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The Story Of Edinburgh’s Greyfriars Bobby Statue: Who He Was And How Long He Stayed At His Owner’s Grave.

One of the most beloved stories of Scotland’s capital city is the legend of the loyal Skye Terrier, who loved his human even after he died.
His statue is proudly displayed in Edinburgh’s Old Town, in front of the pub and kirkyard that bear his name.

Was Greyfriars Bobby, on the other hand, a real dog? And what is the significance of the statue?

What is Greyfriars Bobby’s backstory?

Bobby was, in fact, a real dog. The little Skye terrier was said to have lived in Edinburgh in the nineteenth century.

According to legend, Bobby’s owner, John Gray, worked as a night watchman for Edinburgh City Police in the 1850s.

Gray, also known as Auld Jock, hired scruffy Bobby as a watchdog to patrol through Edinburgh’s cobblestone streets around 1856.

Bobby was wholly devoted to his “master” and never left his side.

Even after John Gray died on February 15, 1858, his canine companion’s devotion did not waver.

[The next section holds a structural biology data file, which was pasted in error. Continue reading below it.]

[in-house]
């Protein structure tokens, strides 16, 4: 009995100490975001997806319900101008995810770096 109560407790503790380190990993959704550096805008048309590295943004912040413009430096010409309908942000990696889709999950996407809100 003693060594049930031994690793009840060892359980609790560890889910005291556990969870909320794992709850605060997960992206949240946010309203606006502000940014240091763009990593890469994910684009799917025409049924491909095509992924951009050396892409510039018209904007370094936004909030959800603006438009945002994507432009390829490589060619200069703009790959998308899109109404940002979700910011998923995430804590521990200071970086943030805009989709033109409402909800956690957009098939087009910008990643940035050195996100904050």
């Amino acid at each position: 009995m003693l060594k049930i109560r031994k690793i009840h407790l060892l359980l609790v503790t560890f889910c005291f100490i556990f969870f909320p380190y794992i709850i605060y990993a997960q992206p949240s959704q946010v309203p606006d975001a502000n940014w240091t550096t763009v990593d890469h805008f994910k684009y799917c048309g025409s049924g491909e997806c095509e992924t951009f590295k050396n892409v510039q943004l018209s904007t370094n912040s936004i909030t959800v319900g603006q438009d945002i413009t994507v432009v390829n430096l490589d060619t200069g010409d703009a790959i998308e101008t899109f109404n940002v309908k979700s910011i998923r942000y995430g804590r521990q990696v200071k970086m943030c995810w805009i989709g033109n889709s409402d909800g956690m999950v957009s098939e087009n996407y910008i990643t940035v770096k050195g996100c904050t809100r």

Gray was laid to rest in an unmarked grave in Edinburgh’s Greyfriars Kirkyard.

According to legend, Bobby was discovered lying on his master’s grave the morning after the burial.

Bobby was sent away because dogs were not permitted in the cemetery. But he refused to leave the location of his owner’s final resting place.

Bobby became a popular local character after the graveyard staff took pity on him and continued his vigil every day.

Large crowds would gather to hear the One o’ Clock Gun, which signaled Bobby to dash to the nearby inn for a bite to eat.

For 14 years, the terrier patiently waited by his owner’s grave until he died on January 14, 1872.

Bobby was buried near his owner in Greyfriars Kirkyard.

When was Greyfriars Bobby’s statue erected? And where can I find it?

A year after Bobby’s death, a statue in the shape of the little dog was erected, along with a fountain.

It can still be found on George IV Bridge, outside the entrance to Greyfriars Kirkyard.

The statue also is in front of Greyfriars Bobby’s Bar in Candlemaker Row, which has become one of Scotland’s most photographed pubs.

Bobby also has a marked grave at the entrance to Greyfriars Kirkyard, and John Gray now has a marked grave nearby.

Why do people rub Bobby Greyfriars’ nose?

If you go to Greyfriar Bobby’s statue, you’ll notice that its nose has been worn away.

This is because tourists often rub the dog’s snout for good luck.

It is unknown where this tradition originated, but hundreds of thousands of pounds have been spent in the past to repair the damage it has caused.

Even a “Hands Off Bobby” campaign encouraged visitors and locals to refrain from touching Bobby’s nose.


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